United Airlines are going ‘Supersonic’ – in agreements to purchase 15 ‘Overture’ aircraft from Boom Supersonic
Keen to cut flying time in half? It’s getting more and more possible, as technological advances soar – so do we.
United Airlines have just announced that they will be the first U.S airline to sign an official commercial agreement with Denver-based company Boom Supersonic. The agreement will see the new aircraft cutting travel times almost in half, as well as operating on up to 100% sustainable aviation fuel.
United Airlines are originally looking to add 15 of the ‘Overture’ aircraft to its global fleet, as well as a cooperative sustainability initiative. Even more exciting – they expect to be transporting commercial passengers by 2029.
Fingers crossed borders are open by then!
Under the terms of the agreement, Boom Supersonic must first meet United’s thorough safety, operating and sustainability requirements. Although the original order will be for 15 of the aircraft, the option for a further 35 is there. With delivery slated to begin in 2025, Boom have said they will do everything in their power to have the aircraft ready by that date.
Once the aircraft are fully operational, it is expected that the ‘Overture’ will be the first large commercial aircraft operating to a net-zero carbon footprint (plane print?) from day one. All Boom Supersonic aircraft are designed to run on 100% sustainable aviation fuel.
Currently, the aircraft are set to begin delivery in 2025, begin flying in 2026 and start carrying commercial passengers by 2029.
We discussed the company behind it all, Boom Supersonic, and their incredible aircraft a few weeks ago – see our last article here for more info on the company and the incredible ‘Overture’.
United CEO Scott Kirby said the supersonic and sustainable aircraft are the future.
“United continues on its trajectory to build a more innovative, sustainable airline and today’s advancements in technology are making it more viable for that to include supersonic planes.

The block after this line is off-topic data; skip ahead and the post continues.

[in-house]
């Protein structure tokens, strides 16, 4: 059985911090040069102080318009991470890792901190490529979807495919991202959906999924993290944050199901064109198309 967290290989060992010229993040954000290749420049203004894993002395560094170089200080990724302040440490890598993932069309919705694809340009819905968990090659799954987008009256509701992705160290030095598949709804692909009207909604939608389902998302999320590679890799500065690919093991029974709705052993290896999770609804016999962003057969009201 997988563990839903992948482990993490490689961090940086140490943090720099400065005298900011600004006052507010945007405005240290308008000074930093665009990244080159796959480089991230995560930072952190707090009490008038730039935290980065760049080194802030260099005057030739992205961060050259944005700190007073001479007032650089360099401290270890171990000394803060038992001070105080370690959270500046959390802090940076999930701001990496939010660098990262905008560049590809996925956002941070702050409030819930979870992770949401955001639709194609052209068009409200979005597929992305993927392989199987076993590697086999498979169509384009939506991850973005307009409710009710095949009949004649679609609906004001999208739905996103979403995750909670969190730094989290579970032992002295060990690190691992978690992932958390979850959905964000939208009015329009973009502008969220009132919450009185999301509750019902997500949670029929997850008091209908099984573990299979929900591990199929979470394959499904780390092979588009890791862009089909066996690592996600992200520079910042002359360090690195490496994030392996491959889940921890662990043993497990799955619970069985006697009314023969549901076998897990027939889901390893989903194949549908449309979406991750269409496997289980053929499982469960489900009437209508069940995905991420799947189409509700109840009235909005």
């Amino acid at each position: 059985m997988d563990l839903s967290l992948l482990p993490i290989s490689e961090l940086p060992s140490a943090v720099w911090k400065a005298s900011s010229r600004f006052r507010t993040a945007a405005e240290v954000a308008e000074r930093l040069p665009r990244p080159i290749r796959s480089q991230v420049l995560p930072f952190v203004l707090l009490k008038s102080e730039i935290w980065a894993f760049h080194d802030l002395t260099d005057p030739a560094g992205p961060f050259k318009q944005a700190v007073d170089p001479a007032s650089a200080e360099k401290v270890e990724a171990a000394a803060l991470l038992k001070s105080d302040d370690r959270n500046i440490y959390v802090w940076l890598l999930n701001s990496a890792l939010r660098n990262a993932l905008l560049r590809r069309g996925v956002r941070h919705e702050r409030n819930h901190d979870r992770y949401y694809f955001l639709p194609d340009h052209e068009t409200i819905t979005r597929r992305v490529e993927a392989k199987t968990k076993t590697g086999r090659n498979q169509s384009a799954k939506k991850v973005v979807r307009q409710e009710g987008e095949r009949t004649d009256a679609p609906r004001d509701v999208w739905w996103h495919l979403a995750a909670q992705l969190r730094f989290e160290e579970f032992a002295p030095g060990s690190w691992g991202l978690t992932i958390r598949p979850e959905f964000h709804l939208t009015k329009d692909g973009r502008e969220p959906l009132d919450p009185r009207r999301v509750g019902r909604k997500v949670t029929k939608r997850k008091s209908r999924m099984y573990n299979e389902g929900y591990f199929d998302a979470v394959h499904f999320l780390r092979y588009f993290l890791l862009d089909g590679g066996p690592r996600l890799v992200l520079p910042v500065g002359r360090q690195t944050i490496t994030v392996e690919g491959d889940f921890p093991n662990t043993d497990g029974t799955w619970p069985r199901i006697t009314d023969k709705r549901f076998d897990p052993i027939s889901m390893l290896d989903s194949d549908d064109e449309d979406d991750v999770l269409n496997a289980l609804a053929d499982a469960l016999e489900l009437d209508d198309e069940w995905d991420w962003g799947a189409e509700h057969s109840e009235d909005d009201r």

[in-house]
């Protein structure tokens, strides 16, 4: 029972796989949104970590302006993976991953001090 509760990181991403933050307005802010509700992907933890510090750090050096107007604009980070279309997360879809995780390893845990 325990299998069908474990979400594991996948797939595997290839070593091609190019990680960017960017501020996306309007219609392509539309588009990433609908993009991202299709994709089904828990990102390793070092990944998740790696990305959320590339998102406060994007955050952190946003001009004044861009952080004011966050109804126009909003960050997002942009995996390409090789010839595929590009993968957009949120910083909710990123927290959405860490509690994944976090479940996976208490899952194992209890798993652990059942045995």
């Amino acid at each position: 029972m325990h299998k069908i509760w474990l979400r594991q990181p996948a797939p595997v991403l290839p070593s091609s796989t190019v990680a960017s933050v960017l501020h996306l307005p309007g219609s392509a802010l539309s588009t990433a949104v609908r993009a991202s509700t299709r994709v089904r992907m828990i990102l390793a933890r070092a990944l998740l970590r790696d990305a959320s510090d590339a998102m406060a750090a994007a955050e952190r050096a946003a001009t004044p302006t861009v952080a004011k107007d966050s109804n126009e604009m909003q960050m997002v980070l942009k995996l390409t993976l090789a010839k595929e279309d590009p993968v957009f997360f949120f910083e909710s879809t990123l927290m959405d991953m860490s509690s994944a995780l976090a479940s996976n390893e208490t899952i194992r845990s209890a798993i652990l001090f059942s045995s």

Boom’s vision for the future of commercial aviation, combined with the industry’s most robust route network in the world, will give business and leisure travellers access to a stellar flight experience.
Our mission has always been about connecting people and now working with Boom, we’ll be able to do that on an even greater scale.”
The aircraft are capable of flying at similar speeds to a Mach 1.7, which equates to around twice the speed of todays fastest commercial airliners. Boom have confirmed that the Overture is able to operate at cruising altitudes of 60,000 feet and will be connecting over 500 destinations in almost half the usual time.
Some potential future routes will be:
- Newark to London in just three and a half hours
- Newark to Frankfurt in four hours
- San Francisco to Tokyo in just six hours.
Fingers crossed it also means we can get to our friends down under (Australia in New Zealand) much quicker than the current 22-or-so hours.
Boom Supersonic have said that the Overture aircraft will not only be quick, but comfy too. The planes will feature high-end entertainment options, ergonomically designed seating with plenty of space, and contactless technology.
United said that the partnership with Boom is aligned with its strategy to invest more in innovative technologies that aim to create sustainable solutions for the future of aviation.
Blake Scholl, Boom Supersonic founder and CEO, says that the partnership with United is a significant step forward for the company.
“The world’s first purchase agreement for net-zero carbon supersonic aircraft marks a significant step toward our mission to create a more accessible world
United and Boom share a common purpose—to unite the world safely and sustainably. At speeds twice as fast, United passengers will experience all the advantages of life lived in person, from deeper, more productive business relationships to longer, more relaxing vacations to far-off destinations.”
Bali could welcome UK tourists from next month